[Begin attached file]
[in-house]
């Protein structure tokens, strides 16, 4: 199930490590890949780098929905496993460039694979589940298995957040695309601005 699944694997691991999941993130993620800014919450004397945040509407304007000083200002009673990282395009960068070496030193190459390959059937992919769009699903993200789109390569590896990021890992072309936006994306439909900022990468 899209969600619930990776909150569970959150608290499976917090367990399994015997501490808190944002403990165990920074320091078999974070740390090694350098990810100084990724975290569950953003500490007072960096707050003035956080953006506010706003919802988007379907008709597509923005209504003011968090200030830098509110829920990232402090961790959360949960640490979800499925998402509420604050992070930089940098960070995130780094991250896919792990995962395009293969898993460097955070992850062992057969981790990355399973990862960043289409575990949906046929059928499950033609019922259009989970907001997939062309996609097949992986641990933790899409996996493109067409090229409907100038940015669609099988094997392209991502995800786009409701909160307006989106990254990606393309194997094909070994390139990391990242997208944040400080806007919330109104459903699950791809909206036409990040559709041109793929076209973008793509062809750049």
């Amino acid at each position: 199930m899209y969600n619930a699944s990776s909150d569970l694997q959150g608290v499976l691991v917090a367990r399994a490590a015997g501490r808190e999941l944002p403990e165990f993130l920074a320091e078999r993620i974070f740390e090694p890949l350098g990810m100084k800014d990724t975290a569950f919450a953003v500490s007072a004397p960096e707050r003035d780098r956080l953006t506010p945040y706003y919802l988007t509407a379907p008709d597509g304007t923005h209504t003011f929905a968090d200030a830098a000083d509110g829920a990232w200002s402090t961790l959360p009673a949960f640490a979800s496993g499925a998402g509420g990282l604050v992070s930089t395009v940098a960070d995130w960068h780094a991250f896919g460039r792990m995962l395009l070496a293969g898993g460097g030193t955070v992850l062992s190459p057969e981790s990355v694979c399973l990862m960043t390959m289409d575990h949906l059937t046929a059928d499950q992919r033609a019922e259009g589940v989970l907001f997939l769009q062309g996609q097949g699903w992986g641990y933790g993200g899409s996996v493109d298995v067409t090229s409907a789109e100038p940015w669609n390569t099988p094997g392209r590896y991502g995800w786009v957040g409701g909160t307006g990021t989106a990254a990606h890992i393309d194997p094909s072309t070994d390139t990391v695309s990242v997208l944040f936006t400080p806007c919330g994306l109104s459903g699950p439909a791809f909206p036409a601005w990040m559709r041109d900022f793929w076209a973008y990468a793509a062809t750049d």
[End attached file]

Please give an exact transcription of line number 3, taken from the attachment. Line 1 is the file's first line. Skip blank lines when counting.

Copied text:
């Amino acid at each position: 199930m899209y969600n619930a699944s990776s909150d569970l694997q959150g608290v499976l691991v917090a367990r399994a490590a015997g501490r808190e999941l944002p403990e165990f993130l920074a320091e078999r993620i974070f740390e090694p890949l350098g990810m100084k800014d990724t975290a569950f919450a953003v500490s007072a004397p960096e707050r003035d780098r956080l953006t506010p945040y706003y919802l988007t509407a379907p008709d597509g304007t923005h209504t003011f929905a968090d200030a830098a000083d509110g829920a990232w200002s402090t961790l959360p009673a949960f640490a979800s496993g499925a998402g509420g990282l604050v992070s930089t395009v940098a960070d995130w960068h780094a991250f896919g460039r792990m995962l395009l070496a293969g898993g460097g030193t955070v992850l062992s190459p057969e981790s990355v694979c399973l990862m960043t390959m289409d575990h949906l059937t046929a059928d499950q992919r033609a019922e259009g589940v989970l907001f997939l769009q062309g996609q097949g699903w992986g641990y933790g993200g899409s996996v493109d298995v067409t090229s409907a789109e100038p940015w669609n390569t099988p094997g392209r590896y991502g995800w786009v957040g409701g909160t307006g990021t989106a990254a990606h890992i393309d194997p094909s072309t070994d390139t990391v695309s990242v997208l944040f936006t400080p806007c919330g994306l109104s459903g699950p439909a791809f909206p036409a601005w990040m559709r041109d900022f793929w076209a973008y990468a793509a062809t750049d």